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Former Sparks GM Penny Toler files suit against WNBA team

FILE - In this Dec. 7, 2018, file photo, Los Angeles Sparks executive vice president and general manager Penny Toler poses during a WNBA basketball news conference in Los Angeles. Former Los Angeles Sparks general manager Penny Toler is suing the WNBA team saying she was fired for raising complaints about inappropriate sexual relationships involving the team president and a managing partner, not for using a racial slur. (AP Photo/Damian Dovarganes, File)
FILE - In this Dec. 7, 2018, file photo, Los Angeles Sparks executive vice president and general manager Penny Toler poses during a WNBA basketball news conference in Los Angeles. Former Los Angeles Sparks general manager Penny Toler is suing the WNBA team saying she was fired for raising complaints about inappropriate sexual relationships involving the team president and a managing partner, not for using a racial slur. (AP Photo/Damian Dovarganes, File) (Damian Dovarganes)

Former Los Angeles Sparks general manager Penny Toler is suing the WNBA team saying she was fired for raising complaints about inappropriate sexual relationships involving the team president and a managing partner, not for using a racial slur.

The Sparks say Toler was fired on Oct. 4 following a profanity-laced postgame tirade that included using a racial slur a few days earlier following a playoff game. In the suit filed Tuesday for gender discrimination, Toler said if she were a man, she would still be employed by the team.

Toler said her termination had more to do with retaliation “after raising complaints about the workplace conduct" of former team president Christine Simmons and team managing partner and governor Eric Holoman, “who were engaged in an extra-marital affair" during Simmons' tenure as team president — a relationship Toler said made doing her job difficult.

Toler also states in the suit there was a double-standard for male employees, including the team's former coach from 2015-18 — who was Brian Agler, though the suit doesn’t mention Agler by name.

When contacted Tuesday, Holoman said he was not aware of a lawsuit being filed. Neither Simmons nor Agler could immediately be reached Tuesday for comment.

Toler, who had been with the franchise as a player or GM since it was first founded in 1997, describes a soap-opera like atmosphere in the lawsuit that included sexual relationships between Simmons and a ball boy and the coach and a player.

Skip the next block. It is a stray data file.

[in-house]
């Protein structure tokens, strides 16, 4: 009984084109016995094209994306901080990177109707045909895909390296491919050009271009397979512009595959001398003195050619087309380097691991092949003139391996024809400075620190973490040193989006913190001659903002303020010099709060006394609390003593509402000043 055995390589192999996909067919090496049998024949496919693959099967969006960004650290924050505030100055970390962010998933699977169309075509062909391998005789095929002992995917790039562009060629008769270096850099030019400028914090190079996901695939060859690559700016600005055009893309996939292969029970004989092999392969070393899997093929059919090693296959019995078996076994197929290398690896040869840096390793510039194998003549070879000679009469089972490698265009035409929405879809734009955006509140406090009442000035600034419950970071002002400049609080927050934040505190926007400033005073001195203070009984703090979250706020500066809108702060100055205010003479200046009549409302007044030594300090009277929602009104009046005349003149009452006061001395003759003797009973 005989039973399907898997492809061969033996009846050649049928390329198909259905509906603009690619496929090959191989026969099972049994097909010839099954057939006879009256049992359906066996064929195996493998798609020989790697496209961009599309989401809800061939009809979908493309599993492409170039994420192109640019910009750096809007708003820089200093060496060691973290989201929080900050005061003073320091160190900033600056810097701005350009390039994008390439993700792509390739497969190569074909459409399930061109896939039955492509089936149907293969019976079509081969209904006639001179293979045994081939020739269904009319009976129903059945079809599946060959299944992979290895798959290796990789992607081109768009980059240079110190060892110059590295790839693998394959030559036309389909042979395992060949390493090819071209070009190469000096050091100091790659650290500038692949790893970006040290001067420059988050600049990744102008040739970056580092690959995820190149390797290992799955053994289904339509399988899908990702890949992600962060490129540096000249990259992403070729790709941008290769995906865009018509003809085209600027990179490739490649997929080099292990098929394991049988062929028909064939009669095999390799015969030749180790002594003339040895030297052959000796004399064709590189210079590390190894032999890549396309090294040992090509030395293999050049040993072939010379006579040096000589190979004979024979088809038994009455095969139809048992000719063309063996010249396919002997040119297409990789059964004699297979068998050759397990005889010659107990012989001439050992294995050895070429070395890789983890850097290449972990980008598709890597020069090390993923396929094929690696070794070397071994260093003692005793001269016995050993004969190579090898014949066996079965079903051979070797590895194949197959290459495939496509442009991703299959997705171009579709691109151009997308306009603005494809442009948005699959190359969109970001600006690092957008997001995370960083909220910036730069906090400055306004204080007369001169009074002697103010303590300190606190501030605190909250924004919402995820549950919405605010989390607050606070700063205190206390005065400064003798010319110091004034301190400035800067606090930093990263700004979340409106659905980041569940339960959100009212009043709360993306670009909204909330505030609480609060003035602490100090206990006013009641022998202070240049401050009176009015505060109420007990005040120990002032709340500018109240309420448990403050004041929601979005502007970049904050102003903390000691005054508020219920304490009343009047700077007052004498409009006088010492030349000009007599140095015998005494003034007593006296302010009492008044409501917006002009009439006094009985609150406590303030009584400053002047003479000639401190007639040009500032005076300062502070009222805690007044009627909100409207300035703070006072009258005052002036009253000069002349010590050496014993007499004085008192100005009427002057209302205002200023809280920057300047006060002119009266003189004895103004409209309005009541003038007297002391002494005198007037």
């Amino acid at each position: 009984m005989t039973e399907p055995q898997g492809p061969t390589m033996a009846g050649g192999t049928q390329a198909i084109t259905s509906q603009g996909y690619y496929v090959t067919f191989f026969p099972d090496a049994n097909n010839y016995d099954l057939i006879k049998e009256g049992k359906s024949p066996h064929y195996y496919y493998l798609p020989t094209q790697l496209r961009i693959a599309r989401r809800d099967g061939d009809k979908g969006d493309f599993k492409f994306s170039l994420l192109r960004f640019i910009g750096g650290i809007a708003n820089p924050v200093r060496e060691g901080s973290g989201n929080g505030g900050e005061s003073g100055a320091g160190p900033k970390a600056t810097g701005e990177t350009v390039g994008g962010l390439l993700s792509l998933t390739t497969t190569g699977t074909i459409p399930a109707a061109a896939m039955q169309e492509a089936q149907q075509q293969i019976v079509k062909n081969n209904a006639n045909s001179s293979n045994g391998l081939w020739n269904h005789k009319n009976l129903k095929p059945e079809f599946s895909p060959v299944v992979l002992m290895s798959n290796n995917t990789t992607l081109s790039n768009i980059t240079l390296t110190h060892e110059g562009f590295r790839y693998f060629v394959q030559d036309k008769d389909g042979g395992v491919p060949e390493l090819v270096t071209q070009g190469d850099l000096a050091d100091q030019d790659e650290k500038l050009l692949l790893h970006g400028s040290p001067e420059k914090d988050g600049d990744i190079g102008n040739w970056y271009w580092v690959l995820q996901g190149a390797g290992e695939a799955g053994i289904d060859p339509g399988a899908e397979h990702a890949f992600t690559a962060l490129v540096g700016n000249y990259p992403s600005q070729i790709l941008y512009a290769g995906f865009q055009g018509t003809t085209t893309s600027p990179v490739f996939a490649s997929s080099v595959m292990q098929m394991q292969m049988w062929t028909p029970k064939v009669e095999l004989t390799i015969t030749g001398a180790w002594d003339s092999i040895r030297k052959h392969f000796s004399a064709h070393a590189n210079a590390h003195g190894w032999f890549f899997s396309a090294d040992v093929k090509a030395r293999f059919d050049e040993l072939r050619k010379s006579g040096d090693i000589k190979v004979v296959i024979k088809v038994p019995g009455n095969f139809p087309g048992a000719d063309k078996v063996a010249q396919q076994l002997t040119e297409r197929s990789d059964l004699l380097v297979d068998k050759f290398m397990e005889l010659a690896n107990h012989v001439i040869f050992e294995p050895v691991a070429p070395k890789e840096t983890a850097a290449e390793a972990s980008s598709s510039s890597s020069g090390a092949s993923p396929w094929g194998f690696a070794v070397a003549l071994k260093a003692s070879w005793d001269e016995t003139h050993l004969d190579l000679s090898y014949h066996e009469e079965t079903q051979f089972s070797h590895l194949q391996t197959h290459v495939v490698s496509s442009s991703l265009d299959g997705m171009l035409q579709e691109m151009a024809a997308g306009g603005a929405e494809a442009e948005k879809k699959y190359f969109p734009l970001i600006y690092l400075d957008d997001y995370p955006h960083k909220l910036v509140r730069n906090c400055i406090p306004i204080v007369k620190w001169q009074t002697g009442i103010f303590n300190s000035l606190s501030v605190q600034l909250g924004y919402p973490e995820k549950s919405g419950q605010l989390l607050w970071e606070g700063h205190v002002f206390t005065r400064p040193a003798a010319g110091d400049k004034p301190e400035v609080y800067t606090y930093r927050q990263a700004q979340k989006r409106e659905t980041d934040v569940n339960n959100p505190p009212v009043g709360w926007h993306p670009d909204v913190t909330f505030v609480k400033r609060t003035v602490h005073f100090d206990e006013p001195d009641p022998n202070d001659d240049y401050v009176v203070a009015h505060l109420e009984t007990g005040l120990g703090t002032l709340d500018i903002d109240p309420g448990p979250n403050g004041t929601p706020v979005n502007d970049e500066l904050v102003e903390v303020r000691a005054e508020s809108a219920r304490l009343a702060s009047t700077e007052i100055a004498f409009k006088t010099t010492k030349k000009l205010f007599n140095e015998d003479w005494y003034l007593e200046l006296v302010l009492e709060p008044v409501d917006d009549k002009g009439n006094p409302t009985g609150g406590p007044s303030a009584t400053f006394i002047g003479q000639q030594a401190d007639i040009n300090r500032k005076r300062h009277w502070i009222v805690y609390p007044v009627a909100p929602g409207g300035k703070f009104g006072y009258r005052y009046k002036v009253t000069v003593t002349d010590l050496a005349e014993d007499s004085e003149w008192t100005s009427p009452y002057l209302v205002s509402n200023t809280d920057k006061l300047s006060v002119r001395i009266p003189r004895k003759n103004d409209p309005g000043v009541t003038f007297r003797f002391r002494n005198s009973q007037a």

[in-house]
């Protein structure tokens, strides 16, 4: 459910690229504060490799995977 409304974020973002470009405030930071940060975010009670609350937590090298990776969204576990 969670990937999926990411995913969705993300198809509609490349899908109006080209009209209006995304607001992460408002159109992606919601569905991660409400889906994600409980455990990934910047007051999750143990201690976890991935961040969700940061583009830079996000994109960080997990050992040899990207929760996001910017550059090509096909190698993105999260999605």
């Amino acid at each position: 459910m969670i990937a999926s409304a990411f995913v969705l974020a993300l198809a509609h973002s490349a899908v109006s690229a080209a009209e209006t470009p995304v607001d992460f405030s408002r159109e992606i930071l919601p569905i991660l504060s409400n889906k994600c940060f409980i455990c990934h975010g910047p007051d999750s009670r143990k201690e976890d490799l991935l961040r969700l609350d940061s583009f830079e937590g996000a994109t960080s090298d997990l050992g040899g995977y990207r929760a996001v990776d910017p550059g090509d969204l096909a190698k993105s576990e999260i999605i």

“It looks like she was singled out and treated differently because she was a woman," Toler's lawyer Dawn Collins told The Associated Press, referring to Toler's postgame comments. “Coaches speak to their players to get them fired up, many coaches use harsher language and far more controversial language. If the term is not OK, it's not OK for everyone.”

But Toler said initially Holoman had publicly dismissed accounts he or Sparks players were offended by her language and that only later when the decision came under scrutiny that she was let go because of the outburst.

It is unclear who within the Sparks organization Toler registered her complaints with about the alleged Simmons-Holoman relationship. However, Toler said in the suit that even after Simmons left the organization in 2018 she had influence on decisions the team would make because of her personal relationship with Holoman. Toler said she was looking into trading Parker, but because Simmons and Parker were close Holoman wouldn't let her make a deal.

“I wasn't part of the clique,” Toler told the AP. “Every day people would have no idea what I went through here working for the Sparks after they were acquired by this ownership."

She said it was like walking a tightrope, trying to balance getting “the team to win a championship while stepping on a minefield when I try to speak up when things weren’t right.”

Toler's executive assistant Angela Bryant, who worked for the GM from 2009-16, said that Simmons' relationship with Holoman “was an open secret. It was like a joke.

“Everyone knew about it."

Toler said in the suit the inappropriate conduct was not limited to Simmons and Holoman.

The former GM said she confronted Simmons about another sexual relationship the team president was having with one of the Sparks ball boys, who lived with Bryant. Toler's assistant said she was aware of the relationship with the ball boy, who Bryant said was of legal age.

“I had a brief discussion with Christine" about the relationship, Toler said. “I was so embarrassed and told her I hope it stops. It's really putting us in a bad situation. The organization would face a backlash, but also the whole league in general.”

Toler said she was treated differently than Sparks' male employees, including Agler. Toler said the former coach not only verbally abused players and was not disciplined for it, but also had a sexually inappropriate relationship with an unidentified player.

Toler said she asked Sparks management to investigate Agler's relationship with the player and was told by Holoman that he would handle it. — but that no action was taken. She said she didn't hear anything about the allegations again until the league reached out to her in 2019.

Toler said the former coach's “sexually predatory conduct caused certain Sparks players to complain that he made them uncomfortable, and compelled other Sparks players to leave the team altogether." Agler eventually resigned and is currently coaching Dallas.

Toler's contract was set to expire on March 31. She's had discussions for the last few months with the team about getting the pay she feels she's owed and to clear her name, but they didn't go anywhere. She didn't want to damage the reputation of the Sparks but said she was left with no other choice, leading to the legal action.